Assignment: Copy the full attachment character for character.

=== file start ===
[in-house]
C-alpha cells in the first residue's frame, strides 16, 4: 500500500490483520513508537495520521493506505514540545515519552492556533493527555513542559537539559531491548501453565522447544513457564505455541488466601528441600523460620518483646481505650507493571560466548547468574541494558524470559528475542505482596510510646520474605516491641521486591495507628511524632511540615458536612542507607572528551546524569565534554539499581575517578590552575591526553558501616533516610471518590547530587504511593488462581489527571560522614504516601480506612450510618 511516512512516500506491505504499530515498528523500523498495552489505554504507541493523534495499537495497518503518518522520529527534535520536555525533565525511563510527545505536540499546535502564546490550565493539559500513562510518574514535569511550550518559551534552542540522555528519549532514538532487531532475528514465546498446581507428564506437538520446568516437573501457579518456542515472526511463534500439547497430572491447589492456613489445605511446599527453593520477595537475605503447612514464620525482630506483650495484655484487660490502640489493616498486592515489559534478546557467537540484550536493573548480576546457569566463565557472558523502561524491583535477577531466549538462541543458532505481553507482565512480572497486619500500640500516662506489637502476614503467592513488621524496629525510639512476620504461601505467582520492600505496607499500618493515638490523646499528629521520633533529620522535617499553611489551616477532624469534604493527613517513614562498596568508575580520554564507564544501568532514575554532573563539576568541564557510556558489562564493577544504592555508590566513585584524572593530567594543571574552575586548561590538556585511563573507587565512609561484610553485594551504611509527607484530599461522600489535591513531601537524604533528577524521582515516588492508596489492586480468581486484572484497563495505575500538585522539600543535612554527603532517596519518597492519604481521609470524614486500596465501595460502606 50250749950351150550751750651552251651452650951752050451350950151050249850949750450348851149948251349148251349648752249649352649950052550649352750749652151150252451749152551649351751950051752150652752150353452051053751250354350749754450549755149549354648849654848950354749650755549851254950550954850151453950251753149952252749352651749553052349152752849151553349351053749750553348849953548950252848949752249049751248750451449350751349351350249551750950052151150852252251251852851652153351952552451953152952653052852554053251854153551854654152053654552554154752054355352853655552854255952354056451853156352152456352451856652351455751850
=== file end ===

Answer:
[in-house]
C-alpha cells in the first residue's frame, strides 16, 4: 500500500490483520513508537495520521493506505514540545515519552492556533493527555513542559537539559531491548501453565522447544513457564505455541488466601528441600523460620518483646481505650507493571560466548547468574541494558524470559528475542505482596510510646520474605516491641521486591495507628511524632511540615458536612542507607572528551546524569565534554539499581575517578590552575591526553558501616533516610471518590547530587504511593488462581489527571560522614504516601480506612450510618 511516512512516500506491505504499530515498528523500523498495552489505554504507541493523534495499537495497518503518518522520529527534535520536555525533565525511563510527545505536540499546535502564546490550565493539559500513562510518574514535569511550550518559551534552542540522555528519549532514538532487531532475528514465546498446581507428564506437538520446568516437573501457579518456542515472526511463534500439547497430572491447589492456613489445605511446599527453593520477595537475605503447612514464620525482630506483650495484655484487660490502640489493616498486592515489559534478546557467537540484550536493573548480576546457569566463565557472558523502561524491583535477577531466549538462541543458532505481553507482565512480572497486619500500640500516662506489637502476614503467592513488621524496629525510639512476620504461601505467582520492600505496607499500618493515638490523646499528629521520633533529620522535617499553611489551616477532624469534604493527613517513614562498596568508575580520554564507564544501568532514575554532573563539576568541564557510556558489562564493577544504592555508590566513585584524572593530567594543571574552575586548561590538556585511563573507587565512609561484610553485594551504611509527607484530599461522600489535591513531601537524604533528577524521582515516588492508596489492586480468581486484572484497563495505575500538585522539600543535612554527603532517596519518597492519604481521609470524614486500596465501595460502606 50250749950351150550751750651552251651452650951752050451350950151050249850949750450348851149948251349148251349648752249649352649950052550649352750749652151150252451749152551649351751950051752150652752150353452051053751250354350749754450549755149549354648849654848950354749650755549851254950550954850151453950251753149952252749352651749553052349152752849151553349351053749750553348849953548950252848949752249049751248750451449350751349351350249551750950052151150852252251251852851652153351952552451953152952653052852554053251854153551854654152053654552554154752054355352853655552854255952354056451853156352152456352451856652351455751850